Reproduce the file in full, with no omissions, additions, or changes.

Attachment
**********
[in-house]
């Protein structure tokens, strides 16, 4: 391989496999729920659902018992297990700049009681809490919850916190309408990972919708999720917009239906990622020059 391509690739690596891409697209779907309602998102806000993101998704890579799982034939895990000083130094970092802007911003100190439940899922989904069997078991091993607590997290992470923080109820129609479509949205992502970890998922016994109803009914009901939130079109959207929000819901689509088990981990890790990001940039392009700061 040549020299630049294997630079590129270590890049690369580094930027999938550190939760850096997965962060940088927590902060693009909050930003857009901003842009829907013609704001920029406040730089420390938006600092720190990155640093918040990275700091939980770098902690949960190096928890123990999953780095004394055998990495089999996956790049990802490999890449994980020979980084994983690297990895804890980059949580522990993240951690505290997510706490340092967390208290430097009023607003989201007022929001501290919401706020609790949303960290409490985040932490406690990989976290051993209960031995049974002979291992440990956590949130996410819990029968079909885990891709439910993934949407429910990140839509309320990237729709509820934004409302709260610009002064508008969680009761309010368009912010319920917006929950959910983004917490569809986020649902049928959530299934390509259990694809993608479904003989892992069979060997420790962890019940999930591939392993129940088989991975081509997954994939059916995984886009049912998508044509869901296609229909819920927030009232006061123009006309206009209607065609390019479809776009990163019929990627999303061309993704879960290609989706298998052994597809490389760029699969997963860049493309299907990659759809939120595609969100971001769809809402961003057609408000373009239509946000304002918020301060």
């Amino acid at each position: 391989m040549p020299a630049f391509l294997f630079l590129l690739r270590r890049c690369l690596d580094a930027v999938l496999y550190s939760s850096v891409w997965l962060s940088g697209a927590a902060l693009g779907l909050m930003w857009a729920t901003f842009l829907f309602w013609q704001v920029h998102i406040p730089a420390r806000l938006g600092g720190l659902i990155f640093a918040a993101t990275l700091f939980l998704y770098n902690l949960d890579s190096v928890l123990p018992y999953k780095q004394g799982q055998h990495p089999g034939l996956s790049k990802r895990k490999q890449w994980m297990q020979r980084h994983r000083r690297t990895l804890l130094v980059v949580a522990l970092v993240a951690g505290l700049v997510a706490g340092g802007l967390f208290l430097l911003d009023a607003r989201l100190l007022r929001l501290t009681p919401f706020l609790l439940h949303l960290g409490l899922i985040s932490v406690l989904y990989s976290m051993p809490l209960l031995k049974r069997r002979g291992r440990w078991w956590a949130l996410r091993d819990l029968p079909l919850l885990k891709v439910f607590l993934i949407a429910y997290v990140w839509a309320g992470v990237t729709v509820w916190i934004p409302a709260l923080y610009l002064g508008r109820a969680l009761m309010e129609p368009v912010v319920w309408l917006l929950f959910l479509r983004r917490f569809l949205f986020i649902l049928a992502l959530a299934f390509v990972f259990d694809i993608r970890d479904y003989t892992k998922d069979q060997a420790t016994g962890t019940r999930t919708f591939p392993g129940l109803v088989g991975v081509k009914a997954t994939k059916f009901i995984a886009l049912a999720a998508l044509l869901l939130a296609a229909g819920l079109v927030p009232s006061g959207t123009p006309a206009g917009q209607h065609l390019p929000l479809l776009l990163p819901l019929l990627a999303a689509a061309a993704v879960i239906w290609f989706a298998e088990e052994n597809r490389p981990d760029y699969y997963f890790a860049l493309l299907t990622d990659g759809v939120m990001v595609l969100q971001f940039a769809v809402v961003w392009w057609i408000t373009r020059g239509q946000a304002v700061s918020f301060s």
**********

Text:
[in-house]
């Protein structure tokens, strides 16, 4: 391989496999729920659902018992297990700049009681809490919850916190309408990972919708999720917009239906990622020059 391509690739690596891409697209779907309602998102806000993101998704890579799982034939895990000083130094970092802007911003100190439940899922989904069997078991091993607590997290992470923080109820129609479509949205992502970890998922016994109803009914009901939130079109959207929000819901689509088990981990890790990001940039392009700061 040549020299630049294997630079590129270590890049690369580094930027999938550190939760850096997965962060940088927590902060693009909050930003857009901003842009829907013609704001920029406040730089420390938006600092720190990155640093918040990275700091939980770098902690949960190096928890123990999953780095004394055998990495089999996956790049990802490999890449994980020979980084994983690297990895804890980059949580522990993240951690505290997510706490340092967390208290430097009023607003989201007022929001501290919401706020609790949303960290409490985040932490406690990989976290051993209960031995049974002979291992440990956590949130996410819990029968079909885990891709439910993934949407429910990140839509309320990237729709509820934004409302709260610009002064508008969680009761309010368009912010319920917006929950959910983004917490569809986020649902049928959530299934390509259990694809993608479904003989892992069979060997420790962890019940999930591939392993129940088989991975081509997954994939059916995984886009049912998508044509869901296609229909819920927030009232006061123009006309206009209607065609390019479809776009990163019929990627999303061309993704879960290609989706298998052994597809490389760029699969997963860049493309299907990659759809939120595609969100971001769809809402961003057609408000373009239509946000304002918020301060």
């Amino acid at each position: 391989m040549p020299a630049f391509l294997f630079l590129l690739r270590r890049c690369l690596d580094a930027v999938l496999y550190s939760s850096v891409w997965l962060s940088g697209a927590a902060l693009g779907l909050m930003w857009a729920t901003f842009l829907f309602w013609q704001v920029h998102i406040p730089a420390r806000l938006g600092g720190l659902i990155f640093a918040a993101t990275l700091f939980l998704y770098n902690l949960d890579s190096v928890l123990p018992y999953k780095q004394g799982q055998h990495p089999g034939l996956s790049k990802r895990k490999q890449w994980m297990q020979r980084h994983r000083r690297t990895l804890l130094v980059v949580a522990l970092v993240a951690g505290l700049v997510a706490g340092g802007l967390f208290l430097l911003d009023a607003r989201l100190l007022r929001l501290t009681p919401f706020l609790l439940h949303l960290g409490l899922i985040s932490v406690l989904y990989s976290m051993p809490l209960l031995k049974r069997r002979g291992r440990w078991w956590a949130l996410r091993d819990l029968p079909l919850l885990k891709v439910f607590l993934i949407a429910y997290v990140w839509a309320g992470v990237t729709v509820w916190i934004p409302a709260l923080y610009l002064g508008r109820a969680l009761m309010e129609p368009v912010v319920w309408l917006l929950f959910l479509r983004r917490f569809l949205f986020i649902l049928a992502l959530a299934f390509v990972f259990d694809i993608r970890d479904y003989t892992k998922d069979q060997a420790t016994g962890t019940r999930t919708f591939p392993g129940l109803v088989g991975v081509k009914a997954t994939k059916f009901i995984a886009l049912a999720a998508l044509l869901l939130a296609a229909g819920l079109v927030p009232s006061g959207t123009p006309a206009g917009q209607h065609l390019p929000l479809l776009l990163p819901l019929l990627a999303a689509a061309a993704v879960i239906w290609f989706a298998e088990e052994n597809r490389p981990d760029y699969y997963f890790a860049l493309l299907t990622d990659g759809v939120m990001v595609l969100q971001f940039a769809v809402v961003w392009w057609i408000t373009r020059g239509q946000a304002v700061s918020f301060s």